Greek crisis: ‘Reckless political games’ cause of deadlock

Crisis accentuates policy differences between political groups in European Parliament

French EPP President Joseph Daul aat a European People’s Party meeting. He said: “no other country” has advanced without implementing structural reforms, as he criticised Syriza’s “political gambling.” Photograph: Julien Warnand/EPA

French EPP President Joseph Daul aat a European People’s Party meeting. He said: “no other country” has advanced without implementing structural reforms, as he criticised Syriza’s “political gambling.” Photograph: Julien Warnand/EPA

 

The Greek crisis has accentuated policy differences between the political groups in the European Parliament, as the main political groupings try to forge a cohesive response to the impasse.

Speaking after the meeting of finance ministers of the centre-right European People’s Party (EPP) in Brussels, the head of the EPP blamed “reckless political games” as one of the main causes of the deadlock.

As has become customary, euro zone finance ministers of the centre-right political group, including Minister for Finance Michael Noonan and German finance minister Wolfgang Schäuble, met ahead of yesterday’s emergency eurogroup meeting in Brussels.

In a statement released after the meeting, EPP president Joseph Daul said that “no other country” has advanced without implementing structural reforms, as he criticised Syriza’s “political gambling.”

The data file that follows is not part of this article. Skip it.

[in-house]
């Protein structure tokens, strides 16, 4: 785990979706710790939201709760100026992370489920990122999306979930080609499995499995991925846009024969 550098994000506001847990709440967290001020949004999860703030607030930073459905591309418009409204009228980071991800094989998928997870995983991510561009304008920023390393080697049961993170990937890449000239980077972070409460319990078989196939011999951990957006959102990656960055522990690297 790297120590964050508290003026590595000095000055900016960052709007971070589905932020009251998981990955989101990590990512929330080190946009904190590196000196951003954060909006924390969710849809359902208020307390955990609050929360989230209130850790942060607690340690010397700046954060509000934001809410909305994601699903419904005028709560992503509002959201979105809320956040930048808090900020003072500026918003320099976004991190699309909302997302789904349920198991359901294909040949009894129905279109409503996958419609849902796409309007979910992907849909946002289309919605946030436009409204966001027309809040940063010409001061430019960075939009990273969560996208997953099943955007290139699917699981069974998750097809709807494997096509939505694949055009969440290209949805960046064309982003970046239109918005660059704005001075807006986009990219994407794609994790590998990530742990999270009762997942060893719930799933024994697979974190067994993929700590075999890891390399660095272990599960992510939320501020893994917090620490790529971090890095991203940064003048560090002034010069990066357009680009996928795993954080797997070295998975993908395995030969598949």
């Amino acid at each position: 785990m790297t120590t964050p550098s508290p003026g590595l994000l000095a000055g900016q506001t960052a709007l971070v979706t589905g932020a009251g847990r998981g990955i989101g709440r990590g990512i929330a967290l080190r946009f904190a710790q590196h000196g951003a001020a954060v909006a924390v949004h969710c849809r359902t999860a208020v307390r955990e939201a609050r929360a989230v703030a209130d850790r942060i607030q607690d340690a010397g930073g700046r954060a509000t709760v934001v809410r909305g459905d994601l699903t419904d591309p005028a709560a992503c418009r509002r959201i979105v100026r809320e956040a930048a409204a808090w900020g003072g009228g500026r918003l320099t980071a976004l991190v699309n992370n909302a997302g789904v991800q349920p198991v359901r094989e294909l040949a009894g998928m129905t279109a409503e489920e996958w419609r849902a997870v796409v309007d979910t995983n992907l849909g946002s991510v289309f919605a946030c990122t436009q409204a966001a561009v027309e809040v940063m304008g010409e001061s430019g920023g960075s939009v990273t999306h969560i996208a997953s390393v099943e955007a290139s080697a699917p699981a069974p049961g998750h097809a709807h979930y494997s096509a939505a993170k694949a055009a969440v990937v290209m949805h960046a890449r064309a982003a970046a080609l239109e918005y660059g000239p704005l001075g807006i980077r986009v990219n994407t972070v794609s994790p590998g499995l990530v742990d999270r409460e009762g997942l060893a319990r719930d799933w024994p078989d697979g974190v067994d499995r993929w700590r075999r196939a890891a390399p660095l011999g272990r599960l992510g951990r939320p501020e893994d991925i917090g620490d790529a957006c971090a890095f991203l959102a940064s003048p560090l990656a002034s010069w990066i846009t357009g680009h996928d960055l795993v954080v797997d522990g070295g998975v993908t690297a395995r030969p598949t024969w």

Greece needs a sustainable economy investors can trust, but for this, it first needs a trustworthy government,” he said.

His comments were echoed by the EPP’s most senior MEP, German Christian Democratic Union politician Manfred Weber, who told the European Parliament in Strasbourg that all European countries needed to implement reforms. “If Europe is not willing to carry out reforms, this continent has no future . . . Solidarity is important, democracy is important, but we have also rules to be complied with.”

The centre-left Socialists and Democrats (S&D) group which counts the ruling French and Italian government parties as members, yesterday called on negotiators from both sides to “build bridges” to try and strike a deal, but even the centre-left group has criticised the negotiating strategy of the Greek government.

French president François Hollande, and to a lesser extent his Italian counterpart Matteo Renzi, have called on Greece’s creditors to reach an accommodation with Greece over the next few days. Both countries have in the past openly questioned the European Commission’s rules on fiscal targets and debt and deficit rules.

In a surprise move, Greek prime minister Alexis Tsipras confirmed he is to address the European Parliament’s plenary session in Strasbourg today.

He had initially declined a request from the head of the liberal group in the parliament, the Alliance of Liberals and Democrats for Europe (Alde), to appear but confirmed yesterday that he would address MEPs at their plenary session. Alde’s Guy Verhofstadt welcomed the Greek prime minister’s change of mind. “The fate of the Greek citizens and the EU is at stake,” he tweeted.